The long surge

18 05 2009

The day of the race came after a late night watching the Eurovision song contest (yes I know). Typically we had to drag the boys out of bed and the most stressful part of racing began. Getting to the start is far more stressful to me than actually running the race itself.

We arrived with very little time to spare and I barely had time to warm up before we were off.

My race plan for Chester was to take it easy until the first drinks station and then surge until the final drinks station and hold on to the end with whatever I had left. An average of 8 minute miles would get me to my target time.

My plans were in tatters when I reached the first mile point in 7 minutes 50 seconds and the second in an even faster time. There was no point in surging now ! I had no surging power left. It was a matter of holding on to sub 8 minute pace for the whole race. I was running at 90 % effort all the way. Why not 100% ? Well, you have to leave something in the bag just in case.

It proved a good tactic there was a hill at 9 miles and then shortly afterwards the heavens opened and soaked us all to the skin.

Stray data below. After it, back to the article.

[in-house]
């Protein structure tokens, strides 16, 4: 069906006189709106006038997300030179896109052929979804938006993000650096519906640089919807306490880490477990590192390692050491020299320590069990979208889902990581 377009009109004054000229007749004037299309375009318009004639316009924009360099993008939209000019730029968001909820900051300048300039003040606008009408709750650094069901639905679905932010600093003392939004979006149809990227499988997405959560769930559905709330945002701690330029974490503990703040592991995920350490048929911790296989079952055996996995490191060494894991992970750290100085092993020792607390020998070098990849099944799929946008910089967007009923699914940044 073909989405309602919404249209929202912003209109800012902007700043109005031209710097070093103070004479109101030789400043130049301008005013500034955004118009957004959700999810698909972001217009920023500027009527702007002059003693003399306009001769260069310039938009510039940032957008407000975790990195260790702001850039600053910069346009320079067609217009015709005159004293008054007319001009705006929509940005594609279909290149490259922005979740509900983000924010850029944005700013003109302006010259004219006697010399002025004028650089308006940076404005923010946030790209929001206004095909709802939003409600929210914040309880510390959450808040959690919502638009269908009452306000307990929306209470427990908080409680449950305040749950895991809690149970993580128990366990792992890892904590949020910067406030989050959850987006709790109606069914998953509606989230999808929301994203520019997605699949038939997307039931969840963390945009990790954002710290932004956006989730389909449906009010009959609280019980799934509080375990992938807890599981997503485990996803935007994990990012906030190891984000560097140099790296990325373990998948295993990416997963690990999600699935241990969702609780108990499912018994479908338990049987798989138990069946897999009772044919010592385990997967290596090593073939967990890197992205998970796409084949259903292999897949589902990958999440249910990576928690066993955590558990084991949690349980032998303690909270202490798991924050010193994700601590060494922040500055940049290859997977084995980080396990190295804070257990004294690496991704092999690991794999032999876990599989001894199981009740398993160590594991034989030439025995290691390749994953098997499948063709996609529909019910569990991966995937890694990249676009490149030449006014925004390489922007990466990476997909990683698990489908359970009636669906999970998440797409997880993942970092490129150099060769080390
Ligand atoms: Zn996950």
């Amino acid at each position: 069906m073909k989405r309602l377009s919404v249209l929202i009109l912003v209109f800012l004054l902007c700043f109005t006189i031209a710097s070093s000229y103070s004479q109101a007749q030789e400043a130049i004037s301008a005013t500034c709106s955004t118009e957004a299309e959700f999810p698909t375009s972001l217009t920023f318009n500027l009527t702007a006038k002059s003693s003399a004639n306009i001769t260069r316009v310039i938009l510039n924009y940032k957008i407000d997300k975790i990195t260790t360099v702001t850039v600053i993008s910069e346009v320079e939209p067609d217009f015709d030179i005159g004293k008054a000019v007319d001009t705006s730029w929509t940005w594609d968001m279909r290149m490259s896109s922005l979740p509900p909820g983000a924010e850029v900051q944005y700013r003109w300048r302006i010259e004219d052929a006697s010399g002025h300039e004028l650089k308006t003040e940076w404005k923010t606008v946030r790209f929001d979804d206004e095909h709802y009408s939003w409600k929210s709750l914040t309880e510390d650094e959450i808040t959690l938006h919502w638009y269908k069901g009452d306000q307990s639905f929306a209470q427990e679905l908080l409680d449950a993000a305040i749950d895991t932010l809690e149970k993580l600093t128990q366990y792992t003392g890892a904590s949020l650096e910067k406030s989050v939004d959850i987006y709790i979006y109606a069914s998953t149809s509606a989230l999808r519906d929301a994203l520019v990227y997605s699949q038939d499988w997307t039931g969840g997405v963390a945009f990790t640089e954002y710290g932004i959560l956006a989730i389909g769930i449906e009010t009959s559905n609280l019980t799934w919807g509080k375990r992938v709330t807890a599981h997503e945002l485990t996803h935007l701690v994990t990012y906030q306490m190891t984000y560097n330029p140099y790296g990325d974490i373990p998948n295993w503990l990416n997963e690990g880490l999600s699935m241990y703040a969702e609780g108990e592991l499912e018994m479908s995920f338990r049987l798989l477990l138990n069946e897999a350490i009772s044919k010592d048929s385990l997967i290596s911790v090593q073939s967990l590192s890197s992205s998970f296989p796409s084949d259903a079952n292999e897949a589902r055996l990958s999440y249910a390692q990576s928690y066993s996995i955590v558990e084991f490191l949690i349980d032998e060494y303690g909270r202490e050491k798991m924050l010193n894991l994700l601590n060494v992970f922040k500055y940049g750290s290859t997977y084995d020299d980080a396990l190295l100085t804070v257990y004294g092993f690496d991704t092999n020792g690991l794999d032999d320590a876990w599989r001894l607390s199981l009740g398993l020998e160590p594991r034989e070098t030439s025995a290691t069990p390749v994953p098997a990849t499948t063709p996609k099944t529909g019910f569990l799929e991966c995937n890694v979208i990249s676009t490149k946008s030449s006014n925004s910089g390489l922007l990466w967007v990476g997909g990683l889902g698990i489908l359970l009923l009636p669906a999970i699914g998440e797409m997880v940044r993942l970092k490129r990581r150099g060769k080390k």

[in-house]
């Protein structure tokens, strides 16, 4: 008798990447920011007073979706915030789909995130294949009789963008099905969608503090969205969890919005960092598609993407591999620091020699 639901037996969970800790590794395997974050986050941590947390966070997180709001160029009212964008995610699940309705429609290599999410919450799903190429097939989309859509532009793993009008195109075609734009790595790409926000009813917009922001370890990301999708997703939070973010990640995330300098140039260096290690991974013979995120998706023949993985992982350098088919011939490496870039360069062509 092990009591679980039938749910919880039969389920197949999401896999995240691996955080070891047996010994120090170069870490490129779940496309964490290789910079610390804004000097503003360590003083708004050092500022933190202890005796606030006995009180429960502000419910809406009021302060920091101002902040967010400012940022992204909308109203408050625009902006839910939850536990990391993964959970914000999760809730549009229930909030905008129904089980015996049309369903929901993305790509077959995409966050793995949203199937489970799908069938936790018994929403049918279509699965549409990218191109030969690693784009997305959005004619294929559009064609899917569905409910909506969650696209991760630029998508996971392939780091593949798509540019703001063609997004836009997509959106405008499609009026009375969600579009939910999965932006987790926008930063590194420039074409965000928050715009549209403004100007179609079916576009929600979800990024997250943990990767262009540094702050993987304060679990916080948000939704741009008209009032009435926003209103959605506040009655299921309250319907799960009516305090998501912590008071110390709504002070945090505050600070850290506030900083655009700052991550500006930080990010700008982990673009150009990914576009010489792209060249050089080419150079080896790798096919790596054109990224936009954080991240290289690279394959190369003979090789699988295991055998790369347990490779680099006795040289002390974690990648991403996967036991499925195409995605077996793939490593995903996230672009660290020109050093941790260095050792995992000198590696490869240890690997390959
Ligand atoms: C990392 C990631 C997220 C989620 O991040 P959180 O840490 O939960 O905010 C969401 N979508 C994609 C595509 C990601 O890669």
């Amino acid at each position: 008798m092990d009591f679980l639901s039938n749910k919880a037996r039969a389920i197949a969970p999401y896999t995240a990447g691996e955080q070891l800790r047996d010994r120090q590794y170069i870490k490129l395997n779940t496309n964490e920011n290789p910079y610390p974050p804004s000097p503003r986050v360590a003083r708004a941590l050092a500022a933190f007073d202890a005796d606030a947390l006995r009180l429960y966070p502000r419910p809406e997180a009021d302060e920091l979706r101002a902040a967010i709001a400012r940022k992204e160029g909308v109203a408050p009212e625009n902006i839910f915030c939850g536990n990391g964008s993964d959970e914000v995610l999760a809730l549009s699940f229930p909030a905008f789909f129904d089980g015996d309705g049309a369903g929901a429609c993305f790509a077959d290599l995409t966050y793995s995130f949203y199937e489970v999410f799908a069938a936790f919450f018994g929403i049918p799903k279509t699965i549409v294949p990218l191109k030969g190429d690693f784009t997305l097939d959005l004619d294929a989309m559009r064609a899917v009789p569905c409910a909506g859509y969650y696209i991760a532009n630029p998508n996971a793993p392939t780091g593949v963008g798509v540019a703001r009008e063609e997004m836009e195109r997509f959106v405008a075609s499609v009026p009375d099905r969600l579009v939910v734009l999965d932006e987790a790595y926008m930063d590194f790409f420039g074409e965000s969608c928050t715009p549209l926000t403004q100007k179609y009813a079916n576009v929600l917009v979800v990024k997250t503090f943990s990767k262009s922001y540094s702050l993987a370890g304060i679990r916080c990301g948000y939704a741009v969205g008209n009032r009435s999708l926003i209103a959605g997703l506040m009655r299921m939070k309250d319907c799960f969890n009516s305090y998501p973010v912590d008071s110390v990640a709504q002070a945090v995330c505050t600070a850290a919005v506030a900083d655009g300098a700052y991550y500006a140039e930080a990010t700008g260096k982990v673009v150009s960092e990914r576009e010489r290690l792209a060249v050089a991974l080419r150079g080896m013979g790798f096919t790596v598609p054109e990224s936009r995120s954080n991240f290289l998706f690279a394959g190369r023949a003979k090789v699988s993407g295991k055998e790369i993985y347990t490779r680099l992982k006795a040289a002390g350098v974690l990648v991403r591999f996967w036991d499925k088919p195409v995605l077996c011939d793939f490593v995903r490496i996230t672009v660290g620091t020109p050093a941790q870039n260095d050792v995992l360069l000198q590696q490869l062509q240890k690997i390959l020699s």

My poor family : Mum, Dad, Helen, Dominic and Eddie were told to prepare for my arrival at the top of Overleigh Road just as the heavens opened. I stopped briefly to give my Mum and Helen a kiss.

Final time 1:44:26 and just outside of the top 600 out of over 2000 runners. I am pretty sure standards have dropped over the years – that would only have got me 900th place in 1982.

This time I felt no strong emotions just quiet satisfaction. All had gone to plan.

After the race I had to huddle in a tent with many other athletes to wait for Helen to arrive with a warm top. It was far too cold outside and I was soaked through to the skin and shivering.

I am under no illusion that this is good preparation for Madrid. It is just a small step. But I can now run 13 miles at a pace equal to that which I achieved as a teenager. I ran at 7.5 miles an hour. I am now beginning to gain confidence in my ability and feel like a decent runner. I was stretched and worked hard the whole way around but never felt out of my depth.

Now I think I have earned a rest. I am drawing a line and taking a week off from running and then the real marathon training will begin. A 16 week training programme that will get me to Fleetwood. I just hope it gets warmer soon.





One response

19 05 2009
Phil Jones

Behind you on the photo and just to the right of the back-end of a car I can see a hand. It must be your mother’s. Wifey has successfully blacked out the rest of her.
You ran too fast for me (sheltering on the otherside of the road beneath some trees to try and escape the rain ) to get a good shot of you between the tailback of cars held up by runners crossing the road some way ahead. Run more slowly next time at 10 min. per mile to give your good old dad a chance.

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